Agree to Agree on RHBy admin On October 5, 2010 Under Governance, Inner Thoughts, Politics and Politicians, Reproductive Health Bill
When people take sides in an argument, especially one that involves deep-seated beliefs and emotions, it is difficult to come to an understanding. Often, what begins as an exchange of ideas degenerate into antagonism and eventually a breakdown of talks.
I’ve seen it happen many times before, especially in the line of work I was in. It is a natural consequence that in legislation, people will take sides for or against a particular proposal. Ideally, the differences in opinion are the basis of fine tuning a proposal into what is supposed to be a product of consensus. You filter out the disagreeable ideas and consolidate the acceptable ones. But sometimes, there simply is no way to go through, around, over and even under the ideological or philosophical obstacles. You simply run into brick walls of myopic views or stubborn attitudes.
Such is the case with the Reproductive Health Bill, which has been pending in the Legislative Department for the past 14 years. It was first filed in the 10th Congress and is once again in the list of bills for consideration under the current 15th Congress.
Some ask if it has been pending for such a long time, why is it still re-filed every new Congress? The answer is simple. The bill was never rejected by a vote in either the House of Representatives or the Senate. Over the years, the issue remained the topic of intense discussion inside and outside of the Congress, and with the Catholic Church’s strong position on the matter which is usually turned into a political issue, politicians tend to back down from the head-on collision as elections draw near. Most politicians wouldn’t risk a confrontation with the Catholic Church with elections held every three years.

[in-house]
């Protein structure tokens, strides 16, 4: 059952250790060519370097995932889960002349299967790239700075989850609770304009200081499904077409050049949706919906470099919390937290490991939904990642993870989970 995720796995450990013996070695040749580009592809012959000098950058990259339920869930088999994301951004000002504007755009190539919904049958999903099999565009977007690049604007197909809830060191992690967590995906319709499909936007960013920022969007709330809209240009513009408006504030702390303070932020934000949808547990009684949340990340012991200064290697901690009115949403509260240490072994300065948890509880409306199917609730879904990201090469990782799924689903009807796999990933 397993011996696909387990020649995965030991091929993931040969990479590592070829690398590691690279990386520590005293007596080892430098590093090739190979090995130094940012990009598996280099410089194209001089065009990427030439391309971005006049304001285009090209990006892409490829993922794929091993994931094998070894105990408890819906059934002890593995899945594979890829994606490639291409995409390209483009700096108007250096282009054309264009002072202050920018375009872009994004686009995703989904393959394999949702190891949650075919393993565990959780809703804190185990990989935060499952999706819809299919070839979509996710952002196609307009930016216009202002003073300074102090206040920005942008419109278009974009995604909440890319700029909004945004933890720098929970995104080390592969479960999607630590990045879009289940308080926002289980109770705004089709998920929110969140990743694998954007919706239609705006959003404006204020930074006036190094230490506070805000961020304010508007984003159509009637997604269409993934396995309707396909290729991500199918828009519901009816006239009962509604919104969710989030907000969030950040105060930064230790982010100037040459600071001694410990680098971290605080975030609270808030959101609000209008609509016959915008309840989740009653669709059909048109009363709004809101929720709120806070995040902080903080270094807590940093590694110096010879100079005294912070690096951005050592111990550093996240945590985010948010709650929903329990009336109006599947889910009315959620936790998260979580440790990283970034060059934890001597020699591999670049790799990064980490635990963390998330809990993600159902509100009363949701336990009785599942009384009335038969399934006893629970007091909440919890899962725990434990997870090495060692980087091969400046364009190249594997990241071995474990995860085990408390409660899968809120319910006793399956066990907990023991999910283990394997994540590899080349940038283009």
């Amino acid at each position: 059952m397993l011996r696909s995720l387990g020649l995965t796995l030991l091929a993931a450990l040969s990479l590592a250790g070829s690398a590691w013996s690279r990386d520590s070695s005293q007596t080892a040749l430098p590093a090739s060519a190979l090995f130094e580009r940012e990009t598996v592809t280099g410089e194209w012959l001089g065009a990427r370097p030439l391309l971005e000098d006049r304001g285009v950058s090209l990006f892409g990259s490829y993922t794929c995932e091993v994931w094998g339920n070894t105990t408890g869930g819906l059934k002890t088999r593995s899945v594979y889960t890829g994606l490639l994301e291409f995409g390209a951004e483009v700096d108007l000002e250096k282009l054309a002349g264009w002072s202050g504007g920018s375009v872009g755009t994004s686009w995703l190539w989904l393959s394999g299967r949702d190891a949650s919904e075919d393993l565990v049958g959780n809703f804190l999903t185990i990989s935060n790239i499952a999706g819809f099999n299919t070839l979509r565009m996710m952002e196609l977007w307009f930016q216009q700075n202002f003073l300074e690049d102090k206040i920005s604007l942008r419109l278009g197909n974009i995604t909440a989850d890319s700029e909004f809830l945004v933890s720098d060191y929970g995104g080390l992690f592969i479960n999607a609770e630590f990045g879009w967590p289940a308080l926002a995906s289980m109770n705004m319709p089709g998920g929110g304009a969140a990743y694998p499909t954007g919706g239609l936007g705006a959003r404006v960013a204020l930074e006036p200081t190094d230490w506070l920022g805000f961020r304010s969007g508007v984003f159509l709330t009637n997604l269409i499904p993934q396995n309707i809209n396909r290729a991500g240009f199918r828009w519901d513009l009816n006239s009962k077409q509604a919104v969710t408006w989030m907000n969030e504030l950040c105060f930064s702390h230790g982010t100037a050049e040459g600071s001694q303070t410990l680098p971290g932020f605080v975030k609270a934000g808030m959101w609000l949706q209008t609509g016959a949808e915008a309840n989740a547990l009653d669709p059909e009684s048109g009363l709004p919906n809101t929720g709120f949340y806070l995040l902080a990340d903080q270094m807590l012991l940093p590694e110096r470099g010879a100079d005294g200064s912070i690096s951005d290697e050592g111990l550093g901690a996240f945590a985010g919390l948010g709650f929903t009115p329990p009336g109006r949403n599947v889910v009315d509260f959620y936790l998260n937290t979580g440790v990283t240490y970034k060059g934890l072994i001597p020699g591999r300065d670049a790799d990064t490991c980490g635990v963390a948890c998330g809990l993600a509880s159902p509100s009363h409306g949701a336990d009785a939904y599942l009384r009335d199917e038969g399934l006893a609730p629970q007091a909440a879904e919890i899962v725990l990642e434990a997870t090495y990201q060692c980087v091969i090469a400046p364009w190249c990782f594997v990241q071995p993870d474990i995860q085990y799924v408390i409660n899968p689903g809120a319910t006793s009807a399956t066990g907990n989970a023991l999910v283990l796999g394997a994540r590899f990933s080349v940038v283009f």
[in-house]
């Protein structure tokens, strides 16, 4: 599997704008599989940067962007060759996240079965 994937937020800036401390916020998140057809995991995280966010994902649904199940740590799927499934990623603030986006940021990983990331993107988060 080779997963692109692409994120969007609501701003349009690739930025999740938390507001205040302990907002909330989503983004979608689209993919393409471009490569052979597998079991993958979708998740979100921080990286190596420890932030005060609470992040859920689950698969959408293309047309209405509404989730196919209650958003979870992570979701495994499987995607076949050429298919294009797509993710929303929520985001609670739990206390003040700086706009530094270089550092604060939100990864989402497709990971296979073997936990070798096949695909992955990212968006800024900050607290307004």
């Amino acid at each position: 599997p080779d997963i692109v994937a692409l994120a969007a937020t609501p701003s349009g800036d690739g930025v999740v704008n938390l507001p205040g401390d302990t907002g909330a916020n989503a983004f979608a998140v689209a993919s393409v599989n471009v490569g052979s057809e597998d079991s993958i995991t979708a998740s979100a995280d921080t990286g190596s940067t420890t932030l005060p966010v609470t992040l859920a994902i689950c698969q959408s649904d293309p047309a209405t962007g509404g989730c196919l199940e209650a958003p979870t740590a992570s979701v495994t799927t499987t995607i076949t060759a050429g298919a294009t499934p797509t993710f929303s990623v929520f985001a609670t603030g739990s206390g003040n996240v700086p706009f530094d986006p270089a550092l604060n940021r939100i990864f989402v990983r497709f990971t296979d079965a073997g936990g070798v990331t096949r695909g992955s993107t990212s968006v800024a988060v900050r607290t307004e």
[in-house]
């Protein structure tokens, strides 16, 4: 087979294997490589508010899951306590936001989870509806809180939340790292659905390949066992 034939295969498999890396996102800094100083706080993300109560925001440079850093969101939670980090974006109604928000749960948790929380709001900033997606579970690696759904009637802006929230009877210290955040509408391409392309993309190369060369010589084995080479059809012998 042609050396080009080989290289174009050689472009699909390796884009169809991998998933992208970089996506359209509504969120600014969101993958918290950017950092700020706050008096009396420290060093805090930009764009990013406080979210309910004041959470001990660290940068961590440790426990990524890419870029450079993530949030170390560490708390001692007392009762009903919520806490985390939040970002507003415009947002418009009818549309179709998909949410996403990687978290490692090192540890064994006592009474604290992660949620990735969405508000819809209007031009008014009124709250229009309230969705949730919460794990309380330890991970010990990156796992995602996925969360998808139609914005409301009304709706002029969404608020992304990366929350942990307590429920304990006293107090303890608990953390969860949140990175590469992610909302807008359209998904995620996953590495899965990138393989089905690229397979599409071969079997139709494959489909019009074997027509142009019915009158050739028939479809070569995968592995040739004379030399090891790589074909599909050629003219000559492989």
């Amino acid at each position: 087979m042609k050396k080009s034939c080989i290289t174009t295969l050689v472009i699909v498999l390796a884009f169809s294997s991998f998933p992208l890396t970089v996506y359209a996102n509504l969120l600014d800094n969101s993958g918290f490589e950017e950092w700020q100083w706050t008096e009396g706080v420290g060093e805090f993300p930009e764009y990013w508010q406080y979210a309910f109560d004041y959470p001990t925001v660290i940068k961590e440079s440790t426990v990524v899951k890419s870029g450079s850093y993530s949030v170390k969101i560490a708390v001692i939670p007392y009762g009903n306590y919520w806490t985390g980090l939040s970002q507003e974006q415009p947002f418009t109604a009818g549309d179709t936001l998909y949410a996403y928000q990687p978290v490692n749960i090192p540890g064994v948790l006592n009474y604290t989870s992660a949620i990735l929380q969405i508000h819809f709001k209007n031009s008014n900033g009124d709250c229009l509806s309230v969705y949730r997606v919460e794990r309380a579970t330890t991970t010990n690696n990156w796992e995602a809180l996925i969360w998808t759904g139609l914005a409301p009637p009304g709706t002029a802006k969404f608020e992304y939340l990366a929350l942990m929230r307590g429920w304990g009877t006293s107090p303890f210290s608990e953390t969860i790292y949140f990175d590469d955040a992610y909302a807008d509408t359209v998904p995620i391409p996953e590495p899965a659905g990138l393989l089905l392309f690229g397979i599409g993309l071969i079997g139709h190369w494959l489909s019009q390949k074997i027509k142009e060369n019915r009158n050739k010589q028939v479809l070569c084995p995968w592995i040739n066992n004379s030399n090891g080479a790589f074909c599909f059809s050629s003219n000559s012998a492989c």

But after all this time, the bill has transformed from what I would call its crude form in the early years to what I refer to as its refined form as presently filed. Perhaps it was to the bill’s best interest to have undergone such a long process of discussion and debate in order to make the bill more balanced in sensitivities and complete in its substance.
Every new Congress seems to bring about a new milestone for the bill, inching closer to the possibility of it being approved as a law. I first joined the House of Representatives in the 12th Congress and in the three terms that I stayed there, I’ve been witness to the bill getting past stages that bring it closer to final passage into being a Republic Act.